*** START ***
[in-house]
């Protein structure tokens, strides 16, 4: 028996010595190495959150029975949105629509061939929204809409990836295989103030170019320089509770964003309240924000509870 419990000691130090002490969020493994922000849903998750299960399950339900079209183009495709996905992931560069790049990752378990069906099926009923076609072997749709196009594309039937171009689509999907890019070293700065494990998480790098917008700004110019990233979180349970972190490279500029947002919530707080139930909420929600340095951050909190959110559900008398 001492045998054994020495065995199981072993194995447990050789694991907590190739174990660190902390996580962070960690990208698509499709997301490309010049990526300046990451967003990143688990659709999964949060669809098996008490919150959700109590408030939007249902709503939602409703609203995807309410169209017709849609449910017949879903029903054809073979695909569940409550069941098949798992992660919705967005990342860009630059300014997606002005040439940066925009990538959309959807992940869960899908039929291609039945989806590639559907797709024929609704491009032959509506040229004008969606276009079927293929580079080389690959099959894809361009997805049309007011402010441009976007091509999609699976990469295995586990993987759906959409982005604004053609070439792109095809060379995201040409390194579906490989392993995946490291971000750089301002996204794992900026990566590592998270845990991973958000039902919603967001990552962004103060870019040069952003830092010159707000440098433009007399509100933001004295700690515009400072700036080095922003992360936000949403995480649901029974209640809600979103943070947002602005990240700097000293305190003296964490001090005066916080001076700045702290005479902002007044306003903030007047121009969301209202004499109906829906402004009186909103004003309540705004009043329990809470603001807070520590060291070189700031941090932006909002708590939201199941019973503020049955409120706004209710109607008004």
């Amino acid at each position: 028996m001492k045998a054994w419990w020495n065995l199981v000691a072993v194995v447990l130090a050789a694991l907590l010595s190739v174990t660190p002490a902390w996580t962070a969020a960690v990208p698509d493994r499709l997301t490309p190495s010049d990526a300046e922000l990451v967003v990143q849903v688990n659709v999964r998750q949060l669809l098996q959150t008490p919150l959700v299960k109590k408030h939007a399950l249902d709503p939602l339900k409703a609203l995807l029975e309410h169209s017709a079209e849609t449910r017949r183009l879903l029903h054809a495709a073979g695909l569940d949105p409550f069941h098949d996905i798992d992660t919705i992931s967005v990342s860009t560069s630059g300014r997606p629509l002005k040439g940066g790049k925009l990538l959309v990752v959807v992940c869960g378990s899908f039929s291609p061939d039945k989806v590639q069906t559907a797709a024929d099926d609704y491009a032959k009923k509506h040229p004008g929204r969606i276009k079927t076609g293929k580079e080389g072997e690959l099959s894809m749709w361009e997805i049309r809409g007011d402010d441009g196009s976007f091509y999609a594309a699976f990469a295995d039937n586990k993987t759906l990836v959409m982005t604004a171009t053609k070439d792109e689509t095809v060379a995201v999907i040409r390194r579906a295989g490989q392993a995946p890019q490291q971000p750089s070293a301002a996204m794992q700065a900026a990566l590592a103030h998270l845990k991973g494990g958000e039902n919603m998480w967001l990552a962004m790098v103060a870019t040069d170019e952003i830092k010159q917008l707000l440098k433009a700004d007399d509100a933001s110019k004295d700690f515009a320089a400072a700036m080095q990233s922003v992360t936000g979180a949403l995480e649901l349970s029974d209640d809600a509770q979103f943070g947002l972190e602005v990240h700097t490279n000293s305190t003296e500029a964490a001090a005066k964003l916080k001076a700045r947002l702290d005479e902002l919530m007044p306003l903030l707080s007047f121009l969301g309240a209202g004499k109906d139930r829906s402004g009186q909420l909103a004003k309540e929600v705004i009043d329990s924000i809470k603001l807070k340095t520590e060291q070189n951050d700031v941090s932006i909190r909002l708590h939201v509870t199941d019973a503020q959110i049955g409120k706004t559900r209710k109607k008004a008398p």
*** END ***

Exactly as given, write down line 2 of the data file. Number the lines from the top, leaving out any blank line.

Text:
């Protein structure tokens, strides 16, 4: 028996010595190495959150029975949105629509061939929204809409990836295989103030170019320089509770964003309240924000509870 419990000691130090002490969020493994922000849903998750299960399950339900079209183009495709996905992931560069790049990752378990069906099926009923076609072997749709196009594309039937171009689509999907890019070293700065494990998480790098917008700004110019990233979180349970972190490279500029947002919530707080139930909420929600340095951050909190959110559900008398 001492045998054994020495065995199981072993194995447990050789694991907590190739174990660190902390996580962070960690990208698509499709997301490309010049990526300046990451967003990143688990659709999964949060669809098996008490919150959700109590408030939007249902709503939602409703609203995807309410169209017709849609449910017949879903029903054809073979695909569940409550069941098949798992992660919705967005990342860009630059300014997606002005040439940066925009990538959309959807992940869960899908039929291609039945989806590639559907797709024929609704491009032959509506040229004008969606276009079927293929580079080389690959099959894809361009997805049309007011402010441009976007091509999609699976990469295995586990993987759906959409982005604004053609070439792109095809060379995201040409390194579906490989392993995946490291971000750089301002996204794992900026990566590592998270845990991973958000039902919603967001990552962004103060870019040069952003830092010159707000440098433009007399509100933001004295700690515009400072700036080095922003992360936000949403995480649901029974209640809600979103943070947002602005990240700097000293305190003296964490001090005066916080001076700045702290005479902002007044306003903030007047121009969301209202004499109906829906402004009186909103004003309540705004009043329990809470603001807070520590060291070189700031941090932006909002708590939201199941019973503020049955409120706004209710109607008004």